Saturday, May 19, 2012

Number of babies born to ethnic minorities surpasses whites in U.S. for first time
America has reached a landmark point as, for the first time in its modern history, most of the babies being born there are non-white.  White children aged under one are outnumbered by those from ethnic minorities including blacks, Hispanics, Asians and mixed race, US Census Bureau figures show.

Of the four million children born in the US in the 12 months to July 2011, 50.4 per cent were from ethnic minorities. That compares with 37 per cent in 1990.

The figures also reveal the prolonged impact of a weak economy, which is resulting in fewer Hispanics entering the U.S.

Roderick Harrison, a former chief of racial statistics at the Census Bureau who is now a sociologist at Howard University, said: 'This is an important landmark. This generation is growing up much more accustomed to diversity than its elders.'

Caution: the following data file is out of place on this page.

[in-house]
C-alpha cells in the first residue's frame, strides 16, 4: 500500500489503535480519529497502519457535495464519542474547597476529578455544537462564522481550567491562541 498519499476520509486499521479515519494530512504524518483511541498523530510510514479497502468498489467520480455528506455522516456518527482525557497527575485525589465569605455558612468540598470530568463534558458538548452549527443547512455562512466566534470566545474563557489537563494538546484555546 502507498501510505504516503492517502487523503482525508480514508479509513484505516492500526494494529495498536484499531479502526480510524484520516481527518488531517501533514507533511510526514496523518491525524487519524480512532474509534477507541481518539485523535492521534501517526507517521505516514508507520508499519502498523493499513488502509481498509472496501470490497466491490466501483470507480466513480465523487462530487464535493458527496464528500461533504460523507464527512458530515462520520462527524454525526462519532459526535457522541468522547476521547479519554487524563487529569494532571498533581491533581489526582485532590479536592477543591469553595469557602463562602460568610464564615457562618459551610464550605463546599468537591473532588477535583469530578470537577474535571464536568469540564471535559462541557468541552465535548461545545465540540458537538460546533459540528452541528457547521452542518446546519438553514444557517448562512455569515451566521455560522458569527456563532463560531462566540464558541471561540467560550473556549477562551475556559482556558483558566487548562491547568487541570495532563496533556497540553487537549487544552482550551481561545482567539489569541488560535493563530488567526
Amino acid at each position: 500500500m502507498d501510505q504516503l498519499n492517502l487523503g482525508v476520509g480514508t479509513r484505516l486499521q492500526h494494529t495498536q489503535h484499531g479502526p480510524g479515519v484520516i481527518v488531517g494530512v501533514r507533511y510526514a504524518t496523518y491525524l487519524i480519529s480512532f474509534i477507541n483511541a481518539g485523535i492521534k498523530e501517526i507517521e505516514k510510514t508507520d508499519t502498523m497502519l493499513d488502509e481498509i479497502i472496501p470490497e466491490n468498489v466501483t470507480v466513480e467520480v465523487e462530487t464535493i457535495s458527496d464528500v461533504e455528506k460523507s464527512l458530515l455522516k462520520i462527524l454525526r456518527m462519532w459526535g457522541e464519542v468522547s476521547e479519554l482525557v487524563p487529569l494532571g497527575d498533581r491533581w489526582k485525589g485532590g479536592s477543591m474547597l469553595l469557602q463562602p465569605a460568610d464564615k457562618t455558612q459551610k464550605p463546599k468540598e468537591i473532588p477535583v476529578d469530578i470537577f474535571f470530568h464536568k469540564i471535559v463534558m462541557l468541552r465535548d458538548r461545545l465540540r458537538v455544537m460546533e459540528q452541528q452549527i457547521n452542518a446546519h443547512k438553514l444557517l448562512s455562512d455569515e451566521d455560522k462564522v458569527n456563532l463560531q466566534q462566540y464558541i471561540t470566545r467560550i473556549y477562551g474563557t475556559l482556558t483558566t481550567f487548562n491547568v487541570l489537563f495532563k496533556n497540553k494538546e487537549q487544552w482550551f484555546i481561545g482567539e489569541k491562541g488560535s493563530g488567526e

In recent years, births have been declining for both whites and minorities as many women held off having children due to the economic slump, although the drop has been larger for whites.

Minorities increased 1.9 per cent to 114.1 million, or 36.6 per cent of the total U.S. population, lifted by prior waves of immigration that brought in young families and boosted the number of Hispanic women in their prime childbearing years.

But a recent slowdown in the growth of the Hispanic and Asian populations is shifting notions on when the tipping point in U.S. diversity will come - the time when non-Hispanic whites become a minority.

After 2010 census results suggested a crossover as early as 2040, demographers now believe the pivotal moment may be pushed back several years when new projections are released in December.

The annual growth rates for Hispanics and Asians fell sharply last year to just over two per cent, roughly half the rates in 2000 and the lowest in more than a decade. The black growth rate stayed flat at 1 per cent.


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